There is a lot to consider when studying Zoning, and this is my first post of many on the subject, because it will become a topic of major discussion in real estate circles over the next few years.
In the Real Estate Principles books and curriculum I have studied and taught going back to 1979, Zoning is considered an “Encumbrance,” authorized through the use of Police Power.
An Encumbrance is anything which burdens the title to real property. A claim or restriction, affecting or limiting title.
Police power is defined in each jurisdiction by the legislative body, which determines the public purposes that need to be served by legislation. Under the Tenth Amendment to the United States Constitution, the powers not delegated to the Federal Government are reserved to the states or to the people.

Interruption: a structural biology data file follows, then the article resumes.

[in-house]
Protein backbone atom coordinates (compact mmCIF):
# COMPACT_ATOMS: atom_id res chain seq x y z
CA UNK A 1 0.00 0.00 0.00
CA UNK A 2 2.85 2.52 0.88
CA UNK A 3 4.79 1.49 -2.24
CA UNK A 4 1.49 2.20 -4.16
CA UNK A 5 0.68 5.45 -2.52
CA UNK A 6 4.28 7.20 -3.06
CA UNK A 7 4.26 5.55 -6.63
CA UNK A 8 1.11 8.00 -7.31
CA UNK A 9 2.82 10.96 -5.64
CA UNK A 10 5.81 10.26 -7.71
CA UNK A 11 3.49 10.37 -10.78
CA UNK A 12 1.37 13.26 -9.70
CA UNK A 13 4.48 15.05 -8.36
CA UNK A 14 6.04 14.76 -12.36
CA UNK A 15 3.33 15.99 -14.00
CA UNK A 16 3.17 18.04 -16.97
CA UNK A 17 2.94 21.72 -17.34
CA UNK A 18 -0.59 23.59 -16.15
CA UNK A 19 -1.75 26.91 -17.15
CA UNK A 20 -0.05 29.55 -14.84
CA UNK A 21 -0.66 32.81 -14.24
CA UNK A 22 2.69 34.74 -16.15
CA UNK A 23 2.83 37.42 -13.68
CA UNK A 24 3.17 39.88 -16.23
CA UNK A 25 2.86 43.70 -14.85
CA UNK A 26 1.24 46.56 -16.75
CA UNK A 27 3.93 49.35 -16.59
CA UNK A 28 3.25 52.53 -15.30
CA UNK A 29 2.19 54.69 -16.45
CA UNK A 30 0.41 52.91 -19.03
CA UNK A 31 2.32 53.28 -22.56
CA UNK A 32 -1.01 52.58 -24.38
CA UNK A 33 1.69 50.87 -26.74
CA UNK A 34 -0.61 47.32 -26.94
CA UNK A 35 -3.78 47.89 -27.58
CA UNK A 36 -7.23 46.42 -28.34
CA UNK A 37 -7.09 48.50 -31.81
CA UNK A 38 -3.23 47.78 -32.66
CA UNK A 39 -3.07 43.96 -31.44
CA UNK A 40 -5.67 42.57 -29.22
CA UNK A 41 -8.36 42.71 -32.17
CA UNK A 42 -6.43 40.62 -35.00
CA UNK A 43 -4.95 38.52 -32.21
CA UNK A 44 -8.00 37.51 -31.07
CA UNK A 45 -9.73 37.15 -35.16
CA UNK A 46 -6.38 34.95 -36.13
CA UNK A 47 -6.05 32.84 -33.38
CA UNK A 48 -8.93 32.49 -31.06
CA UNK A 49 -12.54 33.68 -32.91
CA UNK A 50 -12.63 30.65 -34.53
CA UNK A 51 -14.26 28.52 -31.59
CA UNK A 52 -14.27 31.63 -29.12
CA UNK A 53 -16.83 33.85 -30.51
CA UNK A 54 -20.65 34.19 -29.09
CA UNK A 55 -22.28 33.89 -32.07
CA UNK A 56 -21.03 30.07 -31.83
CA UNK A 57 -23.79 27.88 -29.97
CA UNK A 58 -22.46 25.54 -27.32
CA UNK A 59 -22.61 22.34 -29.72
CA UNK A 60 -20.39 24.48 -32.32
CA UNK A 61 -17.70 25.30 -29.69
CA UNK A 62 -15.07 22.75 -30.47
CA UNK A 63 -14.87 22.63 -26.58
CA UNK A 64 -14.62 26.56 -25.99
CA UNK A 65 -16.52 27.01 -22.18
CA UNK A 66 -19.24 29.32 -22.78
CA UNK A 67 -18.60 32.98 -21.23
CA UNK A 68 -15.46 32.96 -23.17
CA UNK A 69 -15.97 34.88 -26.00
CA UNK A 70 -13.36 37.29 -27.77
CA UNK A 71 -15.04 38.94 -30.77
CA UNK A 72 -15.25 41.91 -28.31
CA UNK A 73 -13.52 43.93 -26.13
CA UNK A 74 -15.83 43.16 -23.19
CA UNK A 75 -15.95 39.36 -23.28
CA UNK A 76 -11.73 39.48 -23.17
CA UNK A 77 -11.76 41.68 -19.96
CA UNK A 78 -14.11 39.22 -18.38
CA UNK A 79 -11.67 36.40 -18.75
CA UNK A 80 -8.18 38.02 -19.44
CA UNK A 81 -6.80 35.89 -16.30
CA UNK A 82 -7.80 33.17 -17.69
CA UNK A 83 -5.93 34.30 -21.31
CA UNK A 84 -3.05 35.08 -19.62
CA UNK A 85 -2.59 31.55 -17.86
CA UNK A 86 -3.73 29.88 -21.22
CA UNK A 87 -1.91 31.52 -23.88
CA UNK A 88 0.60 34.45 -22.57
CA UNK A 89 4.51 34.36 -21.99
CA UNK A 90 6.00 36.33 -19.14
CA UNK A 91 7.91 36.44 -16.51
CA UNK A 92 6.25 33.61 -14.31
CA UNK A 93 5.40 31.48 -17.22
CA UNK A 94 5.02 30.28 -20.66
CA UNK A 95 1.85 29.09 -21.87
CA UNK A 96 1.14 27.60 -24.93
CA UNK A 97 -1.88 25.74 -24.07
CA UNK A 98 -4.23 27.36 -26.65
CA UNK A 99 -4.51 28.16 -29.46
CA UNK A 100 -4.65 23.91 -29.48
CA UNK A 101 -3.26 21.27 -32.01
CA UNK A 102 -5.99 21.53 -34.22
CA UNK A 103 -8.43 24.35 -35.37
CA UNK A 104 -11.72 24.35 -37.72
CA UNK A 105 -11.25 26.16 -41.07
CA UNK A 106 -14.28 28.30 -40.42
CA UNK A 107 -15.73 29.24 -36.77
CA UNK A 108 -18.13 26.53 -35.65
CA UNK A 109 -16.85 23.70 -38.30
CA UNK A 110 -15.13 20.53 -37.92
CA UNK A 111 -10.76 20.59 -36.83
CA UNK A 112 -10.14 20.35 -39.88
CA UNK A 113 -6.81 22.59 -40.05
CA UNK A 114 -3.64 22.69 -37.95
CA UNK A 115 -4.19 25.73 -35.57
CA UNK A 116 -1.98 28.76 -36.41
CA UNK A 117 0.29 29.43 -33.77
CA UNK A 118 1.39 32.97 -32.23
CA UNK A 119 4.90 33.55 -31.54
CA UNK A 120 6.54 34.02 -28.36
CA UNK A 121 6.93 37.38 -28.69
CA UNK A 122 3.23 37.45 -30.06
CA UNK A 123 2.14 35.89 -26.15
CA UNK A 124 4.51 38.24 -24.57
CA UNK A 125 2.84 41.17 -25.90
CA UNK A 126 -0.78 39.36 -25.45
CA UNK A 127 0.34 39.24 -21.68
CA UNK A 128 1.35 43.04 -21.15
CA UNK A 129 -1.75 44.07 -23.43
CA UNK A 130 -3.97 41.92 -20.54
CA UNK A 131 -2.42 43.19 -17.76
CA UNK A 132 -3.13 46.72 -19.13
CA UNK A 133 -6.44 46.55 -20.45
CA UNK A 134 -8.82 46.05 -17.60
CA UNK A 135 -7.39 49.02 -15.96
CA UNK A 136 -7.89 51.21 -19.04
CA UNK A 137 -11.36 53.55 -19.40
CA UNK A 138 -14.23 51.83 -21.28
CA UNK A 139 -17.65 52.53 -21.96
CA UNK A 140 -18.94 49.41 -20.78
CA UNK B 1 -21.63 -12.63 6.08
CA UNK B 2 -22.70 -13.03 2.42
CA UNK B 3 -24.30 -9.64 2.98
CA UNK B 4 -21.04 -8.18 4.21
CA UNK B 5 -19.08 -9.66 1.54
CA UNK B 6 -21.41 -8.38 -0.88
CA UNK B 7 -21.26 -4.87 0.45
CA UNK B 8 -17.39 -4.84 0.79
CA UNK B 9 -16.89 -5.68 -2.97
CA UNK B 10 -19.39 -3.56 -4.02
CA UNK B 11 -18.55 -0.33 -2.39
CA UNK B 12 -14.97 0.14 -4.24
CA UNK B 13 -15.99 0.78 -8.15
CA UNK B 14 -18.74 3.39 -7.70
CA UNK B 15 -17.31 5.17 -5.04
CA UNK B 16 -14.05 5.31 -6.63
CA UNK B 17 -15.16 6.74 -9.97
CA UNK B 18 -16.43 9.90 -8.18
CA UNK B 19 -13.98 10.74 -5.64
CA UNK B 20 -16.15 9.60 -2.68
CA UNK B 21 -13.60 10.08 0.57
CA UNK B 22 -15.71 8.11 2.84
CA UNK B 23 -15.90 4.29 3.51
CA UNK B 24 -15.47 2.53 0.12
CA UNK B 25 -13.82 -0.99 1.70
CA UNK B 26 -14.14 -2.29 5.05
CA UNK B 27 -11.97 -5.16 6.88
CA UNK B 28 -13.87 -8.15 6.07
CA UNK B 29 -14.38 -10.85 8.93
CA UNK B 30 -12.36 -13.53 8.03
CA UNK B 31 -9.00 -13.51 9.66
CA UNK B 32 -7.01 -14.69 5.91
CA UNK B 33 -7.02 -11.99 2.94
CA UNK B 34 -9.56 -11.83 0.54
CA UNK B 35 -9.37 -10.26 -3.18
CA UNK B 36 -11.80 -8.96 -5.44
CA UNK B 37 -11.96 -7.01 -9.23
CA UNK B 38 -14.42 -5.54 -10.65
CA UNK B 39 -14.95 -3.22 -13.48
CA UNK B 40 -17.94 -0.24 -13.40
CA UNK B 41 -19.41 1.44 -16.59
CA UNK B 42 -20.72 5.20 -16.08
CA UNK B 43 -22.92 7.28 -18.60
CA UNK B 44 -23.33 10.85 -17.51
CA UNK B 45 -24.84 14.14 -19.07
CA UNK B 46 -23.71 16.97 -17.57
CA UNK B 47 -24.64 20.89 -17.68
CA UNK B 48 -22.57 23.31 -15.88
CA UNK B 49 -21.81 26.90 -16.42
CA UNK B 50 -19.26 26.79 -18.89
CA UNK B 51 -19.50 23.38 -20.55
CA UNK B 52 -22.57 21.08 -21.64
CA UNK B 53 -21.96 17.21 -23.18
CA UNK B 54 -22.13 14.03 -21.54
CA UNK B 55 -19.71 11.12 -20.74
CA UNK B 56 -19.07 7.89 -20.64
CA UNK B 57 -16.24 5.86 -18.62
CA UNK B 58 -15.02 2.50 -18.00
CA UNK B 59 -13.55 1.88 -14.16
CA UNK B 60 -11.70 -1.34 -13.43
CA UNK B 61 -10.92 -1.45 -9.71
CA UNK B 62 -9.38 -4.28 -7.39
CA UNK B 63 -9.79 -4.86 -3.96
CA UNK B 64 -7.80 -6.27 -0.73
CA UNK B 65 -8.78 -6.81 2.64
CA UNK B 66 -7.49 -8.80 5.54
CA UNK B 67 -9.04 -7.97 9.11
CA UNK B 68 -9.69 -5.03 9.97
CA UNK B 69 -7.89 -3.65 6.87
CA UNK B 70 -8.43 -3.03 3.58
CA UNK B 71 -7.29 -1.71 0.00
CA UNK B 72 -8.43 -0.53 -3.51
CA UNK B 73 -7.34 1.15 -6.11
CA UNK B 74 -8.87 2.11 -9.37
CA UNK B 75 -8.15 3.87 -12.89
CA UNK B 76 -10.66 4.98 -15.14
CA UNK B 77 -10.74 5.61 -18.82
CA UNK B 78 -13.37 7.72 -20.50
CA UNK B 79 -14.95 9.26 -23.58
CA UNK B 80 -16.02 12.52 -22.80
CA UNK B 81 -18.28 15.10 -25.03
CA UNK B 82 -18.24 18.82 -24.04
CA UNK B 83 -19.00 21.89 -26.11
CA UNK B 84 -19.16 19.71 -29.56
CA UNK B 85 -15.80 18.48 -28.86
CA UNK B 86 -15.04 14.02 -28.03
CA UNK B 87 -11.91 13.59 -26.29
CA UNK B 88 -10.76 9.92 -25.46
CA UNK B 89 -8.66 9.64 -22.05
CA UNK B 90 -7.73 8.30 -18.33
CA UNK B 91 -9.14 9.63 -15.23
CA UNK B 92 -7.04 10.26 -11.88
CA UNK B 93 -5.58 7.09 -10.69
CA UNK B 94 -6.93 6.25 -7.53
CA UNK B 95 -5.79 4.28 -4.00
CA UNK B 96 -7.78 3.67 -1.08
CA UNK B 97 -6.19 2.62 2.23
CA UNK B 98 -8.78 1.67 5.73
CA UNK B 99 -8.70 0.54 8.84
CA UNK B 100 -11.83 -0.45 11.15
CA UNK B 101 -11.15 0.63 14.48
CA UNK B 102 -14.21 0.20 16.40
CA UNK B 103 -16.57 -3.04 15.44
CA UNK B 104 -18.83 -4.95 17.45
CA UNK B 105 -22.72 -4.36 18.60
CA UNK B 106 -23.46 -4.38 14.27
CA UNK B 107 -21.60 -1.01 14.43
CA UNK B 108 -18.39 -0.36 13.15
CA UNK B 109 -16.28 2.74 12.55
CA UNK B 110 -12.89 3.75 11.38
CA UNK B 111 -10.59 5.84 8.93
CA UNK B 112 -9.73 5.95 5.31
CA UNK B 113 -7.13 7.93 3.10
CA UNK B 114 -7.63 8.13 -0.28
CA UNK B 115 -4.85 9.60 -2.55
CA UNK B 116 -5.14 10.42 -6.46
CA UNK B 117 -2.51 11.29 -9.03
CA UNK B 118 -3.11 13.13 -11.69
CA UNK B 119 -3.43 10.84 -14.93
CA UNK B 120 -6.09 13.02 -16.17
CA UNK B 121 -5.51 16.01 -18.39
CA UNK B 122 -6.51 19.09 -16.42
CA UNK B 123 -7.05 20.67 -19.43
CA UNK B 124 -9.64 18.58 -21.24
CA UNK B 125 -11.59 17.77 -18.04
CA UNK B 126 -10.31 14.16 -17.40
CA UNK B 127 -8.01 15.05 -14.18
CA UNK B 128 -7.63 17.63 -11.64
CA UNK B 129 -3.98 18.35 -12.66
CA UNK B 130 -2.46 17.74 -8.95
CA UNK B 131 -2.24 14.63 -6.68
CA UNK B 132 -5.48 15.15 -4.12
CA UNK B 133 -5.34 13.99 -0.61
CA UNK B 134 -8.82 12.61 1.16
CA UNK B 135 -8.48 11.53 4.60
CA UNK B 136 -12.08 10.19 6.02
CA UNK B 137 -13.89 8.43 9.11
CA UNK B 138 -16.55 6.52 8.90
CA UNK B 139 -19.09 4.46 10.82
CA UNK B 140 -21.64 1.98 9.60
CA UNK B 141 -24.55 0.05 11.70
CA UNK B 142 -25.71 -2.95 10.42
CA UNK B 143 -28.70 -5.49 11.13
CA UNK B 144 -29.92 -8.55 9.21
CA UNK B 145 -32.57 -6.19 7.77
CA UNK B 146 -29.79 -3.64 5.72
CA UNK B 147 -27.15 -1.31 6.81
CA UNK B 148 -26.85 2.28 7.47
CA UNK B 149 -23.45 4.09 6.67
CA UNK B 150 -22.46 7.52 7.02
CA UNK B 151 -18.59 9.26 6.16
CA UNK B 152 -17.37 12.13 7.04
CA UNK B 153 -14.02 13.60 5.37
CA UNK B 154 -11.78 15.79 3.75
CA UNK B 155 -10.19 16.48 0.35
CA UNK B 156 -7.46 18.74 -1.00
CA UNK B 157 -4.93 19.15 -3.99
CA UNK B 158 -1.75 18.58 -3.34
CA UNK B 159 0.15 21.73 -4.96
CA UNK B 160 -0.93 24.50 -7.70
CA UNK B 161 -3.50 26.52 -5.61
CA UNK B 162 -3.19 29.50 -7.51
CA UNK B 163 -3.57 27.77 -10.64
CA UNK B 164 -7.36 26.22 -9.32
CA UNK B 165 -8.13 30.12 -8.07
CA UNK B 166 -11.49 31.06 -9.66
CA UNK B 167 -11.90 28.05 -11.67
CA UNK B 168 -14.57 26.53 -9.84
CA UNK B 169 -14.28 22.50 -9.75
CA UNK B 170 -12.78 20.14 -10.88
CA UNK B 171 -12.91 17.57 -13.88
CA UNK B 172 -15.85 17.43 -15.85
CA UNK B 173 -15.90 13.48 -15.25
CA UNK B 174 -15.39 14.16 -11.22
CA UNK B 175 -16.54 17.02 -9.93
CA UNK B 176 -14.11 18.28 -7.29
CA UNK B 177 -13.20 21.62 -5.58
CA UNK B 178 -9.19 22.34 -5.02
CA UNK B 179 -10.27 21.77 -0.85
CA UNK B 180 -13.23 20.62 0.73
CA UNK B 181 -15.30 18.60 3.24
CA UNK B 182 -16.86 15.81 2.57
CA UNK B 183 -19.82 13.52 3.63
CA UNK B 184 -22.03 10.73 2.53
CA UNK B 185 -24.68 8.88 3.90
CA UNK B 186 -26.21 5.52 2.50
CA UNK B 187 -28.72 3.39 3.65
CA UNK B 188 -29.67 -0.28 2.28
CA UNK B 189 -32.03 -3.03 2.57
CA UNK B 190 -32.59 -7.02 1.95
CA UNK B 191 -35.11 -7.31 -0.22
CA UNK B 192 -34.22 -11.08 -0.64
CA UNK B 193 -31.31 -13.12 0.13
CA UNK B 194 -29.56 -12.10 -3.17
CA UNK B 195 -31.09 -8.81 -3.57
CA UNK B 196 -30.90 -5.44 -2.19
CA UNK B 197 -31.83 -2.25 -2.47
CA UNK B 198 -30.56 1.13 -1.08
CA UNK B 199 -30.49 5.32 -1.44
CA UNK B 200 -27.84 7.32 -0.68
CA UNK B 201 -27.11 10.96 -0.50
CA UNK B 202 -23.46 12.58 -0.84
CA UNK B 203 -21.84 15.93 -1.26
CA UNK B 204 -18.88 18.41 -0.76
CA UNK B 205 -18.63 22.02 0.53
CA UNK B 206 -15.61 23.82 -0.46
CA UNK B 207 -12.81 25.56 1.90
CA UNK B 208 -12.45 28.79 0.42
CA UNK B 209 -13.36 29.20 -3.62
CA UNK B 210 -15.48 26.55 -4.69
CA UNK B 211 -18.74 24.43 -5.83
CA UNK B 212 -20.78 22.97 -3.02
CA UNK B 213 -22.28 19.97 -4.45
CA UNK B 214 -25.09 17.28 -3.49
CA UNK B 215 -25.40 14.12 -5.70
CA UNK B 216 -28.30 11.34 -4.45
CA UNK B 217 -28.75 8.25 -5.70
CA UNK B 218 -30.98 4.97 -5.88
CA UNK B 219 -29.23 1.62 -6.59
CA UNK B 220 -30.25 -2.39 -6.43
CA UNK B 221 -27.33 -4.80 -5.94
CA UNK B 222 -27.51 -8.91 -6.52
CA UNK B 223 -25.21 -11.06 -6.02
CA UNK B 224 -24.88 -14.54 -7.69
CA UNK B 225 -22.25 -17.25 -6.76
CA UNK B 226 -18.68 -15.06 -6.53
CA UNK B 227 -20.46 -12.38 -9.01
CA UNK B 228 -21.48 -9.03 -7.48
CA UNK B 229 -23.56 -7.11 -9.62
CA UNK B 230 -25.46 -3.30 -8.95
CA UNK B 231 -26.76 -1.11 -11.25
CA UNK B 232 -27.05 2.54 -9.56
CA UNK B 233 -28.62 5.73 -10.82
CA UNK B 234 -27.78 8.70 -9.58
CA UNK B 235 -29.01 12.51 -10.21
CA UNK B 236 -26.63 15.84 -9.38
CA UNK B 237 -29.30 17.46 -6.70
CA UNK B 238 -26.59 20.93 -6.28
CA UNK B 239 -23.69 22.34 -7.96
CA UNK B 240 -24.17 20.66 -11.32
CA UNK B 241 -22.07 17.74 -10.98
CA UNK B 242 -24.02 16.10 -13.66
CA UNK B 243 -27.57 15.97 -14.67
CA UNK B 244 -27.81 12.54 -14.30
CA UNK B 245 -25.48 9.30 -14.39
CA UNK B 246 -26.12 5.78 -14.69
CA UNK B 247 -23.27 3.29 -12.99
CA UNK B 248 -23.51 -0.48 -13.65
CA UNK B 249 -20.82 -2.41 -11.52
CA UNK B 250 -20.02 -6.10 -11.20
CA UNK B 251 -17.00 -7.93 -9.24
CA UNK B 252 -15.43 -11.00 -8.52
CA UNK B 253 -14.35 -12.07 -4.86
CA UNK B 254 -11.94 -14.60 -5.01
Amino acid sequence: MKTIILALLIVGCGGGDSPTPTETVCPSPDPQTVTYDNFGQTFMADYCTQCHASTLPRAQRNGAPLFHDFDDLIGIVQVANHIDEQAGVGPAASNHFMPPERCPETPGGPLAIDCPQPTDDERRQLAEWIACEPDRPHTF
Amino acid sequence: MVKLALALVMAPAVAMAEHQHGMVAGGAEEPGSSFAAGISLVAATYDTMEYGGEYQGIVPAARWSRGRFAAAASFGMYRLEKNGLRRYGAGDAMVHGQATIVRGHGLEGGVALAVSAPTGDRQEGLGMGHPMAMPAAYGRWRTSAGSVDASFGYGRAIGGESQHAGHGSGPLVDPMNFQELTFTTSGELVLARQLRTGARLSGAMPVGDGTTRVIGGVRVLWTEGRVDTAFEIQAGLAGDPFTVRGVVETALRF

This is an important point:
Zoning allows the government the right to place (or remove) limitations upon private property rights, and, unlike “Eminent Domain,” no compensation is paid when the government abridges one’s private property rights through a zoning change.
Zoning isn’t always about restrictions, sometimes it can allow changes that allow for greater land use, more utility…utility being one of the Four Elements of Value (Demand/Utility/Scarcity/Transferability)/
Next Post on Zoning:
How long has zoning been with us, and what was its original purpose?